Whitby Abbey is perched on top of the cliffs overlooking the small fishing town of Whitby in North Yorkshire. With a long history and connects to the story of Dracula, this windswept location if perfect for exploring.
Initially a monastery, established in AD657 by King Oswy and later a double monastery called Streaneshalch ruled by the dominant and formidable Abbess Hild there has been a settlement on this headland for over 1500 years.
As time moved on in an endless cycle the abbey decayed. The weather and wars passing through this east coast headland took their toll on the stone blocks making up this imposing building. Each block has its own unique story to tell of the past, now a distant memory.
Approaching from below, up the 199 steps the shadow of the abbey towers over the small church of Saint Mary. The steps were made famous by Bram Stoker’s mystical animal that ran up the steps after jumping ashore from the deserted ship. As you walk up the steps, take time to look at the benches. Not originally there for resting on the way up, but for give the pallbearers somewhere to rest the coffins on the way to the churchyard at the top of the steps.
A few nights a year the winter darkness is eliminated and the abbey becomes the location for all things magical and dark. Burke and Hare are brought to life, the funerals of lost souls are conducted and Dracula haunts the abbey in a re-enactment of Bram Stoker’s famous story. Similar happenings occur in Dublin, the birthplace of Stoker around this time of year.
Some of the most haunting parts of the Dracula story emerge as you wander amongst the ruins of the abbey in the darkness. The darkest corners of Bram Stoker’s imagination are revealed in the book, an imagination that still haunts today in the abbey.
Vlad Dracul was very real, living in Sighişoara in Romania sometime in the 1430’s, but the links between this historical individual, better known as Vlad the Impaler and Stoker’s fictional character are tenuous. Vlad never came to Whitby, but the wild Victorian imagination and marketing continues to haunt lives into the 21st century.
Photographing whitby abbey
Given its popularity with tourists, Whitby Abbey is difficult to photograph during opening hours. Getting down low and using the undulating meadow that surrounds the buildings helps a lot.
The abbey can also be seen from the churchyard at the top of the steps with the gravestone providing a fantastic foreground. Do remember that this is graveyard and special to many families.
On the nights when the abbey is illuminated it will be busy but waiting until the performances start and having a wander can allow you to explore in peace. A tripod and long exposure will also allow people wandering around to be removed from your image.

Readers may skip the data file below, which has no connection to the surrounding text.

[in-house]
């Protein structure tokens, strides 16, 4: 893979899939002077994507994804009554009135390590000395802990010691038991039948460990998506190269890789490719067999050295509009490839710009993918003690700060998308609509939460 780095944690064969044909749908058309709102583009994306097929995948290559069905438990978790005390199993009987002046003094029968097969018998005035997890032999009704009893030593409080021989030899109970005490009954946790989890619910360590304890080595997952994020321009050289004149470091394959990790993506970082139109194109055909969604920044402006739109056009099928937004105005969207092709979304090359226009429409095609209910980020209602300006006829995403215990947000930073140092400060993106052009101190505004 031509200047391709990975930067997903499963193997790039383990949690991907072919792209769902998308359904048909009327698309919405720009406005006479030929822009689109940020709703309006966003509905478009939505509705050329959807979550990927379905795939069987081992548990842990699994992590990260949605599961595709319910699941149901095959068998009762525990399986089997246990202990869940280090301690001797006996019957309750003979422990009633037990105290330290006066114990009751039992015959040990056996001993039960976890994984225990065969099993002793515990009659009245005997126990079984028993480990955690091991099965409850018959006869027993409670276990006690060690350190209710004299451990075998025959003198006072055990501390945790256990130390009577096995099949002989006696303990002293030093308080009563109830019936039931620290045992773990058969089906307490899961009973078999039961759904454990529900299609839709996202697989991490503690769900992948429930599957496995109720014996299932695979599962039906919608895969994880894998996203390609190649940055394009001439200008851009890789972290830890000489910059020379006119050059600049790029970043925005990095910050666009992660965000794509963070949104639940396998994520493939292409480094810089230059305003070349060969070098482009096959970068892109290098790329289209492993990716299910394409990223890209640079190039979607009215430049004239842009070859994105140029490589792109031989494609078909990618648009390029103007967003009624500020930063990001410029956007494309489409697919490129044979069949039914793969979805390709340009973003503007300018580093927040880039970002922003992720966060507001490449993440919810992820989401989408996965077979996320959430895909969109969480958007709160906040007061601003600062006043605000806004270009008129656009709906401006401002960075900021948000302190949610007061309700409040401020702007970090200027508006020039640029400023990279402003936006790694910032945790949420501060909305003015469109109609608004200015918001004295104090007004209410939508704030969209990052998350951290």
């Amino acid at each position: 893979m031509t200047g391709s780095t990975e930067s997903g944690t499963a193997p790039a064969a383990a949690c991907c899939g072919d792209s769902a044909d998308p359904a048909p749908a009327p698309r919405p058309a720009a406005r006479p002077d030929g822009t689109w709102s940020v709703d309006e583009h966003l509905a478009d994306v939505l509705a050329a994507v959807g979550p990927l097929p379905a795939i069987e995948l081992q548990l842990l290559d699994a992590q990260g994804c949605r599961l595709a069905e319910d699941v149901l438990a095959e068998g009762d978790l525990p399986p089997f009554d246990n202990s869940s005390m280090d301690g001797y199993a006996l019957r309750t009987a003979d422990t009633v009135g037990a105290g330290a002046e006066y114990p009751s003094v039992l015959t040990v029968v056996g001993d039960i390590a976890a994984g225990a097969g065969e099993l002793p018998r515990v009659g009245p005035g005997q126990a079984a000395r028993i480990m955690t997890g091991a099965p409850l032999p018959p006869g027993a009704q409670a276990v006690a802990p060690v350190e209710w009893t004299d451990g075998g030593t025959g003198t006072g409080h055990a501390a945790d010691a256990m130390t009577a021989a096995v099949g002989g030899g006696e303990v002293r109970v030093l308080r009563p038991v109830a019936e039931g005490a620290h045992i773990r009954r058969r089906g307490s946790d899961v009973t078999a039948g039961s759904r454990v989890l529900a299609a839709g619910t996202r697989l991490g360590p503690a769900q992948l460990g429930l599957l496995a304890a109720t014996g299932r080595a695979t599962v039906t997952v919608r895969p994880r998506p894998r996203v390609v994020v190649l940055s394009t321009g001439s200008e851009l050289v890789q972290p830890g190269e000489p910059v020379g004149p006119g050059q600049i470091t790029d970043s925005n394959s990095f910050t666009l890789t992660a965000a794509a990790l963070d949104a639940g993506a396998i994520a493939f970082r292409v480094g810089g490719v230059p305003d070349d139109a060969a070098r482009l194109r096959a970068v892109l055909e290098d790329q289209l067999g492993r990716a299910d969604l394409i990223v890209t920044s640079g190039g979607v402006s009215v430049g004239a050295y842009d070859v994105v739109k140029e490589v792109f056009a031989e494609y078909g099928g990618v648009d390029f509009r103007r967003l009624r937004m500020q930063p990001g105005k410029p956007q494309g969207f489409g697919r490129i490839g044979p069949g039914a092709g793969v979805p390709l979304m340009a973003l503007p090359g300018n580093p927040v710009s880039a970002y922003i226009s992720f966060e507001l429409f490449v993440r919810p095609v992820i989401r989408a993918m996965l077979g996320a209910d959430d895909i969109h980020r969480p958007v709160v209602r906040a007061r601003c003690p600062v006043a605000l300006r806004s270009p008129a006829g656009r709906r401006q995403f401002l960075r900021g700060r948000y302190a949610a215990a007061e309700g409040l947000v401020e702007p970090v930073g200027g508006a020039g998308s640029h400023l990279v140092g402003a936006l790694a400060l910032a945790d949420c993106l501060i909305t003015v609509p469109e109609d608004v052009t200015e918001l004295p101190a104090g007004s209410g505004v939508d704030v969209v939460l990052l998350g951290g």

Following the outer path around the perimeter of the wall will provide a good view across the lake, even when the grounds are closed and this is one place to get fantastic sunset shots as the sun goes down across the town.
Whitby Abbey can be seen from across the town and fits perfectly through the whale bone arch on the opposite side of the town on the hills heading north as well as from the harbour area and on boat trips out.
Visiting Whitby Abbey
Whitby Abbey is located above the town of Whitby on the North Yorkshire coast. It is clearly signposted from the main roads into the town. This small town is one of the bucket list places to visit in Yorkshire, a perfect place for adventures and exploring.
You can also walk to and from the centre of Whitby town to the abbey. It does involve the 199 steps but the views on the way up are worth pausing to admire.
Car parking is paid on arrival. Remember to put your ticket in your window or pay online. It is really easy to access from the car park and there are good paths around the abbey.
If you want to get a feel for Whitby Abbey allow at least an hour to explore, if not more. Throughout the summer there are activities for families and over Halloween there is usually a Dracula themed event.
Opening times and admission prices can be found on the English Heritage website.
Other places in whitby to explore
- Harbour – The small harbour is busy and bustling with some of the freshest fish you will see in the country. Take time to wander around the harbour area and treat yourself to a fish supper
- Whale Bone Arch- On the hill opposite the abbey is an arch made from a whale jaw bone. Erected originally in 1853 this is the third arch to stand in recognition of the brave fishermen who went hunting for whales in Greenland and the importance of this old way of life on the prosperity of the town.
- Captain Cook Museum – This museum was home to a young James Cook when he was training as a seaman and in his younger years when he was home between voyages. A statue can be found in the town as well, remembering the achievements of the explorer.